Just spend more money

Legislative leaders have declared that funding the state’s operations is the only item on the agenda for the 2011 Legislature.

The nearly 200 bill draft requests submitted so far by legislators indicates otherwise.

Never underestimate the eagerness of an elected official to propose a law we somehow survived without for centuries.

Now, it’s worth noting that some of these bill requests actually seek to rein in the power of the state, which is a very good thing. Sen. Mike McGinness, R-Fallon, for example, wants to “remove certain state mandates on schools” so county districts can control their curriculums and classes (see editorial below).

But other proposals are aimed at giving the state new powers, panels and spending money. Assemblyman Kelvin Atkinson, D-Las Vegas, wants to establish an unelected advisory committee that would send tax hikes to voters to pay for road construction and maintenance, thereby protecting elected legislators from having to come up with such ideas on their own. Talk about circumventing the legislative process.

But of all the policy dreamers headed to Carson City next year, the term-limited Sen. Mike Schneider, D-Las Vegas, seems most determined to go out with a thud.

Having already suggested mandatory tire pressure checks for Nevada motorists, Sen. Schneider also wants a bill that requires the state’s per-student public education spending to meet or exceed the national average.

Oh, brother.

Teacher unions took this expensive, unaccountable issue to the voters in 2004. The electorate rejected Question 2, a constitutional amendment requiring K-12 spending at or above the national average.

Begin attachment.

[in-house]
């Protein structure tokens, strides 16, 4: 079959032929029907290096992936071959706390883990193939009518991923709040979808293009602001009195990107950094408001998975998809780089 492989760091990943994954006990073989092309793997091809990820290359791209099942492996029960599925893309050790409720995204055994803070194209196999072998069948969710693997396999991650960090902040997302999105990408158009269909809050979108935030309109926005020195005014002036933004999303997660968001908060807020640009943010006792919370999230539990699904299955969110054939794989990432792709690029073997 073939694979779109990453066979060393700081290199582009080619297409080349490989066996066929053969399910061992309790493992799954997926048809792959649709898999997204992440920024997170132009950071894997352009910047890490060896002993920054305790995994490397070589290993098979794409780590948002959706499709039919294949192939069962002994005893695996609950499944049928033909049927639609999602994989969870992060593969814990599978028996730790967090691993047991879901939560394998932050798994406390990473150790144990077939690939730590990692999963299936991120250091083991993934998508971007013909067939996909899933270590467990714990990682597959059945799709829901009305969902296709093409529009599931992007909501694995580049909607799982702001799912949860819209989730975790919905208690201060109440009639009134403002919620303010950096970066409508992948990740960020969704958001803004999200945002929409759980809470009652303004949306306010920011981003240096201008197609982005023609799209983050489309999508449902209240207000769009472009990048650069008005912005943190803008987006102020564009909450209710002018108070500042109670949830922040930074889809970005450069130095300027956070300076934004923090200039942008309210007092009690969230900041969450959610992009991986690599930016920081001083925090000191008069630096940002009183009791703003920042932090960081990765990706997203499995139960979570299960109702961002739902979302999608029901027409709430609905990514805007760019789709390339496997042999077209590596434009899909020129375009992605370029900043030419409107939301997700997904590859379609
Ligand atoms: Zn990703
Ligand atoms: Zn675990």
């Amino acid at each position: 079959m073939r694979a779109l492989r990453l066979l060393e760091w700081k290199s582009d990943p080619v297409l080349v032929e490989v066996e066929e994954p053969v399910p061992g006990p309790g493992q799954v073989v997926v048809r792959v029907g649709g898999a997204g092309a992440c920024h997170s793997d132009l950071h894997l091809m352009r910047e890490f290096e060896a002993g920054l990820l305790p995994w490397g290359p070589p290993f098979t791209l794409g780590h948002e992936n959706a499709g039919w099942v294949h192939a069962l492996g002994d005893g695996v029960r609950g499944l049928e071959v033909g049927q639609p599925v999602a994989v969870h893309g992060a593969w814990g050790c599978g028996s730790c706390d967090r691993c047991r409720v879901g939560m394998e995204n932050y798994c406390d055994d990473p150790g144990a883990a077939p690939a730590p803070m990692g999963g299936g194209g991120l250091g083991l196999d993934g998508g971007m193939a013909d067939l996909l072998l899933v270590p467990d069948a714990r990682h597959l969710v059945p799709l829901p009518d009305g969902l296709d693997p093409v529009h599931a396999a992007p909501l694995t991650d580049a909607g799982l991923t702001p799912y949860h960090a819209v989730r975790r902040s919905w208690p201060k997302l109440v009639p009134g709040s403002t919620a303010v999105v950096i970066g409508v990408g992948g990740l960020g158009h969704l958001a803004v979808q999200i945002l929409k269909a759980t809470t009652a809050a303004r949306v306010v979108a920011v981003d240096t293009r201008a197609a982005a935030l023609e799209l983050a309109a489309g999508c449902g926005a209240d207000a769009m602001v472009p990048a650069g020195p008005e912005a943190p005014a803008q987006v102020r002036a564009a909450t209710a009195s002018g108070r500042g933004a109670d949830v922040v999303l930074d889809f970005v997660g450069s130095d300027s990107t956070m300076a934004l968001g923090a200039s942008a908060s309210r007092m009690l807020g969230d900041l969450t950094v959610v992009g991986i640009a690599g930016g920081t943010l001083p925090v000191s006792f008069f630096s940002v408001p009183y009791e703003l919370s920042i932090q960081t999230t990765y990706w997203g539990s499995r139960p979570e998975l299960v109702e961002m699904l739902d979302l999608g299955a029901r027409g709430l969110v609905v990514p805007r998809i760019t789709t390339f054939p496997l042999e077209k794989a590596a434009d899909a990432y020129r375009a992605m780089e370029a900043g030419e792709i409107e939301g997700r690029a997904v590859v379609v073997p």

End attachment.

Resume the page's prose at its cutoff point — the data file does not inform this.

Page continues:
This plan makes the incorrect assumption that simply pouring more money into the state’s existing education bureaucracies will make current teachers better and increase student test scores. If money and achievement were directly correlated, Washington, D.C., schools would be the best in American. In fact, they’re the worst.

Study after study has shown no statistical relationship between spending and student performance.

Moreover, it’s exceptionally difficult to get apples-to-apples comparisons on state-by-state school funding. Some states include the costs of health insurance and pensions in their per-student averages, while some don’t. Some states include school construction and remodeling in their figures. Some, including Nevada, don’t.

Why should Nevada taxpayers be compelled to pay more into their schools because New England school systems spend a small fortune heating their campuses in the winter?

Generally speaking, school districts use accounting methods designed to make them appear underfunded and thereby build political support for more funding and the higher taxes needed to support it.

Last year, the Nevada Policy Research Institute reported that the Clark County School District in fact spent $13,052 per student during the 2008-09 school year, not the $7,175 the district reported for the purposes of the national rankings that Sen. Schneider wants to use to lock in spending levels. The same NPRI study found that only 34 percent of the school district’s spending goes toward instruction.

Sen. Schneider’s bill, if passed, would ensure that lawmakers won’t have to take nearly as much care in ensuring that education funding is spent effectively. Mostly, it is a disingenuous sop for massive teacher pay raises.

It shouldn’t even get a hearing next year.

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